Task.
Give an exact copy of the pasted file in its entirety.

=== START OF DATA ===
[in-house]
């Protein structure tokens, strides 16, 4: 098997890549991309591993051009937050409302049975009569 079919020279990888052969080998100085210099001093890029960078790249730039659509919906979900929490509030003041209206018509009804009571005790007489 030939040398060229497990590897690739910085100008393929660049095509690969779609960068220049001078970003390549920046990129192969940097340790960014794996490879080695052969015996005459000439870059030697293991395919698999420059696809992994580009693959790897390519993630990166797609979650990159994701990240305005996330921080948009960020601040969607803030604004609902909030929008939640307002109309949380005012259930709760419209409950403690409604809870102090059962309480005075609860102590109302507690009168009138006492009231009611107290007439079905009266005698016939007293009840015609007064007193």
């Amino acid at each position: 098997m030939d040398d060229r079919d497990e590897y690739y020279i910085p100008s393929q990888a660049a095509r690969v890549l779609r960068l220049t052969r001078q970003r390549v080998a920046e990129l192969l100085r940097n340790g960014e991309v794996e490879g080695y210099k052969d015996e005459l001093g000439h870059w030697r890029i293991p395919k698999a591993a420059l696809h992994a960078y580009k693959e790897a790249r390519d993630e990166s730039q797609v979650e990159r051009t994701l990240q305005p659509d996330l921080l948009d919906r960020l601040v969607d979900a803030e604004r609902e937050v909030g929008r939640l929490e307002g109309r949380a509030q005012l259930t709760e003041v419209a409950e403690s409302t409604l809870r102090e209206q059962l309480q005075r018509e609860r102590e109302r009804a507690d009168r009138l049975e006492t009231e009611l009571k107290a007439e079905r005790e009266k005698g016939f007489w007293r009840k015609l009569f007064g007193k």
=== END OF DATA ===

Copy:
[in-house]
């Protein structure tokens, strides 16, 4: 098997890549991309591993051009937050409302049975009569 079919020279990888052969080998100085210099001093890029960078790249730039659509919906979900929490509030003041209206018509009804009571005790007489 030939040398060229497990590897690739910085100008393929660049095509690969779609960068220049001078970003390549920046990129192969940097340790960014794996490879080695052969015996005459000439870059030697293991395919698999420059696809992994580009693959790897390519993630990166797609979650990159994701990240305005996330921080948009960020601040969607803030604004609902909030929008939640307002109309949380005012259930709760419209409950403690409604809870102090059962309480005075609860102590109302507690009168009138006492009231009611107290007439079905009266005698016939007293009840015609007064007193």
């Amino acid at each position: 098997m030939d040398d060229r079919d497990e590897y690739y020279i910085p100008s393929q990888a660049a095509r690969v890549l779609r960068l220049t052969r001078q970003r390549v080998a920046e990129l192969l100085r940097n340790g960014e991309v794996e490879g080695y210099k052969d015996e005459l001093g000439h870059w030697r890029i293991p395919k698999a591993a420059l696809h992994a960078y580009k693959e790897a790249r390519d993630e990166s730039q797609v979650e990159r051009t994701l990240q305005p659509d996330l921080l948009d919906r960020l601040v969607d979900a803030e604004r609902e937050v909030g929008r939640l929490e307002g109309r949380a509030q005012l259930t709760e003041v419209a409950e403690s409302t409604l809870r102090e209206q059962l309480q005075r018509e609860r102590e109302r009804a507690d009168r009138l049975e006492t009231e009611l009571k107290a007439e079905r005790e009266k005698g016939f007489w007293r009840k015609l009569f007064g007193k």